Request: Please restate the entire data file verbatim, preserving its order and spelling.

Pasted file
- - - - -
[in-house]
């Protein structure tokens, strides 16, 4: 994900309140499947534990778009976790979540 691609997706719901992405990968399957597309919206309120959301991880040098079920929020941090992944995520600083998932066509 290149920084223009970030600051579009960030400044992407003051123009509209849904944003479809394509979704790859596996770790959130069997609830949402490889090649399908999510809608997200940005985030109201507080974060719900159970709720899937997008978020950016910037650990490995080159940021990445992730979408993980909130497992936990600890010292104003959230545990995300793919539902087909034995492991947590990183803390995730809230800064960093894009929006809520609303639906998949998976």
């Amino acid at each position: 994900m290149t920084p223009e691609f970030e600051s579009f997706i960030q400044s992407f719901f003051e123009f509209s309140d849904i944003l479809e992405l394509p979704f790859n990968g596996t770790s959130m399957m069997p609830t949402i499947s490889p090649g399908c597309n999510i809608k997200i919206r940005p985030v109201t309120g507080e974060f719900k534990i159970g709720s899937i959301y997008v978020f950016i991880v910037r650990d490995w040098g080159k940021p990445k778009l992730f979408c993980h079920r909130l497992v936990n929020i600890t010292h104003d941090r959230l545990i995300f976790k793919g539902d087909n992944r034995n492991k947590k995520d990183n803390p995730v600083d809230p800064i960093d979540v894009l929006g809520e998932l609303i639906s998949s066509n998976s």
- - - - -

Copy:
[in-house]
């Protein structure tokens, strides 16, 4: 994900309140499947534990778009976790979540 691609997706719901992405990968399957597309919206309120959301991880040098079920929020941090992944995520600083998932066509 290149920084223009970030600051579009960030400044992407003051123009509209849904944003479809394509979704790859596996770790959130069997609830949402490889090649399908999510809608997200940005985030109201507080974060719900159970709720899937997008978020950016910037650990490995080159940021990445992730979408993980909130497992936990600890010292104003959230545990995300793919539902087909034995492991947590990183803390995730809230800064960093894009929006809520609303639906998949998976």
């Amino acid at each position: 994900m290149t920084p223009e691609f970030e600051s579009f997706i960030q400044s992407f719901f003051e123009f509209s309140d849904i944003l479809e992405l394509p979704f790859n990968g596996t770790s959130m399957m069997p609830t949402i499947s490889p090649g399908c597309n999510i809608k997200i919206r940005p985030v109201t309120g507080e974060f719900k534990i159970g709720s899937i959301y997008v978020f950016i991880v910037r650990d490995w040098g080159k940021p990445k778009l992730f979408c993980h079920r909130l497992v936990n929020i600890t010292h104003d941090r959230l545990i995300f976790k793919g539902d087909n992944r034995n492991k947590k995520d990183n803390p995730v600083d809230p800064i960093d979540v894009l929006g809520e998932l609303i639906s998949s066509n998976s």